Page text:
U.S. Seeks New Rules for Rail Transport of Fuel

Wall Street Journal | July 23, 2014 | Column by Russell Gold

Thousands of Railroad Tank Cars that Carry Crude Will Be Phased Out Under Plan

The U.S. government wants to phase out thousands of railroad tank cars that carry crude oil and ethanol within two years, as part of proposed rules to upgrade safety for trains carrying flammable fuels.

Tens of thousands of these older DOT-111 tank cars will have to be replaced or retrofitted under the proposed rules, expected to be announced Wednesday morning. That is a faster deadline than Canada's three-year timeline to upgrade or phase out the railcars used to carry oil, ethanol and other hazardous liquids.

The federal government's proposals are sweeping and will change how flammable liquids are transported by rail in North America, but they aren't as stringent as some in the rail and energy industry feared. The Wall Street Journal has reviewed a description of the new requirements, which the U.S. Transportation Department is expected to detail on Wednesday.

Other new requirements proposed include a 40-mile-per-hour speed limit until sturdier tank cars can be built or existing railcars can be strengthened, as well as other rules that cover tank-car design, routing, brakes and testing of hazardous liquids.

Railroads, oil companies and railcar owners have been expecting new U.S. regulations meant to improve the safety of oil shipments in the wake of several fiery train accidents. A year ago, a train full of oil from North Dakota exploded in a rural Quebec town, killing 47 people.

The Wall Street Journal has reported that crude oil from North Dakota's Bakken Shale isvolatile and contains large levels of combustible gases, and that the energy industry didn't install oil field equipment to stabilize the crude. The federal government is expected to report Wednesday morning that its own study had found Bakken oil is usually more volatile and flammable than other crude oils.

The rapidly growing amount of crude oil moving on the nation's railroads has sparked protest and concerns by local fire chiefs, who worry they aren't prepared for a catastrophic crash. In May, Transportation Secretary Anthony Foxx said the "safety of the nation's railroad system, and the people who live along rail corridors, is of paramount concern."

Starting last fall, the government has issued several temporary measures to improve safety. The proposed rules to be unveiled on Wednesday begin the process of permanently overhauling how the government regulates the transport of flammable fuel.

The rules are expected to affect trains that carry both crude oil and ethanol. It is become common for dedicated oil trains consisting of 100 or more railcars filled with crude to operate as a pipeline on wheels. But the proposed requirements would apply to any train with 20 or more tank cars of oil, ethanol or a comparable fuel to be categorized as a "high-hazard flammable train" and subject to the new rules.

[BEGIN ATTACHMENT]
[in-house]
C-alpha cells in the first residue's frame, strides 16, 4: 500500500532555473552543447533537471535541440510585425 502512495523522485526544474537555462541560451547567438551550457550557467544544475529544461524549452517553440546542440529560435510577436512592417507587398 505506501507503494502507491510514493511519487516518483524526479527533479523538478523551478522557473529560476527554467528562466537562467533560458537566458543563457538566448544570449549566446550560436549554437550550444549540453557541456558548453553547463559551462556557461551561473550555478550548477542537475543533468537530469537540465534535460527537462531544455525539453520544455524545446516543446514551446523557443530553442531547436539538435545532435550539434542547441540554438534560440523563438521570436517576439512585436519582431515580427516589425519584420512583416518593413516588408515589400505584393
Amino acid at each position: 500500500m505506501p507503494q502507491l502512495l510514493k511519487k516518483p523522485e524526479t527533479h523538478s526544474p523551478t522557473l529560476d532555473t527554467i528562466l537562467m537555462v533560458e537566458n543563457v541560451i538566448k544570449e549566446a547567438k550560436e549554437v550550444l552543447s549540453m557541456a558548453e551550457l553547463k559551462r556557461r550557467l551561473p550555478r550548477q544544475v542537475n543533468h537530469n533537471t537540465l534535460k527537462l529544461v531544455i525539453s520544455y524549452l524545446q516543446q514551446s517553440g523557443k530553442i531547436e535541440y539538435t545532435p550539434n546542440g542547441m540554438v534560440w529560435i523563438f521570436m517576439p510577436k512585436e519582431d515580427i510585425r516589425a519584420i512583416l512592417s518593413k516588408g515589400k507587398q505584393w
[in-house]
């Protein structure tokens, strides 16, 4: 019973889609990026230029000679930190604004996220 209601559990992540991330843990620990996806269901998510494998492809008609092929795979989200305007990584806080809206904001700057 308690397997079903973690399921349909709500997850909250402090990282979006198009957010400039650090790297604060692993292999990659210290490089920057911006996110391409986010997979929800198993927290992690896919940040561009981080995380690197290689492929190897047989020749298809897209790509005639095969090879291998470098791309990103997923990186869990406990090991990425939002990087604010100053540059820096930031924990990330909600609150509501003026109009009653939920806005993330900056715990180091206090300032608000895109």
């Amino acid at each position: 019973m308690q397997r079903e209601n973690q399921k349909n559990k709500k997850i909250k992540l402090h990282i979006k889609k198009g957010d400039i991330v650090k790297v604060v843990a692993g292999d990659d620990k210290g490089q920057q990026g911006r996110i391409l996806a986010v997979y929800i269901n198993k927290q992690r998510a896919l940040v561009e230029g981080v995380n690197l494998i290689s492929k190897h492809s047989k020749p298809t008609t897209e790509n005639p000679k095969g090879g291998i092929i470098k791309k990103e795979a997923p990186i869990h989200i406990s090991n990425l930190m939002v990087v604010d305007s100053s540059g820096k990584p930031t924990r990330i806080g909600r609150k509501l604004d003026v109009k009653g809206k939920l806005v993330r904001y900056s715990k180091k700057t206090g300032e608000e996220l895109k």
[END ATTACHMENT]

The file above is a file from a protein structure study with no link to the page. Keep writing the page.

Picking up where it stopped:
The Transportation Department will ask for comment from industry and emergency-response officials on railcar design. The rules lay out several options, including improved brakes and thicker, 9/16th-inch steel walls on tank cars. The new design would cover all cars built after October 2015. Existing cars would need to be retrofitted, retired or used to carry less flammable liquids.

The proposed rules would also limit these high-hazard trains to 40 miles an hour, but leaves open whether this would only apply in certain urban areas. Trains with upgraded tank cars would be allowed to travel at 50 miles an hour.

The rules also call for the rail industry to design routes based on safety and security factors. They also require the development of a robust program of sampling flammable cargoes. Last year, officials with the Transportation Department found that oil cargoes were poorly tested and the flammability of North Dakota crude was often mischaracterized.

The railroads have been worried that slower speed limits could cause major gridlock, while oil companies have fretted that new tank car design rules might reduce the amount of oil that can ship in each car.

Oil shipments on trains across the U.S. have grown exponentially in the last few years to 1 million barrels a day, according to Energy Department data. Oil companies have discovered deposits of crude in places where there are few pipelines to move it, such as the Bakken formation of North Dakota.


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U.S. Seeks New Rules for Rail Transport of Fuel
PAUSE, People of Albany United for Safe Energy
PAUSE is a grassroots group of individuals who have come together to promote safe, sustainable energy and fight for environmental justice. We engage the greater public to stop the fossil fuel industry’s assault on the people of Albany and our environment.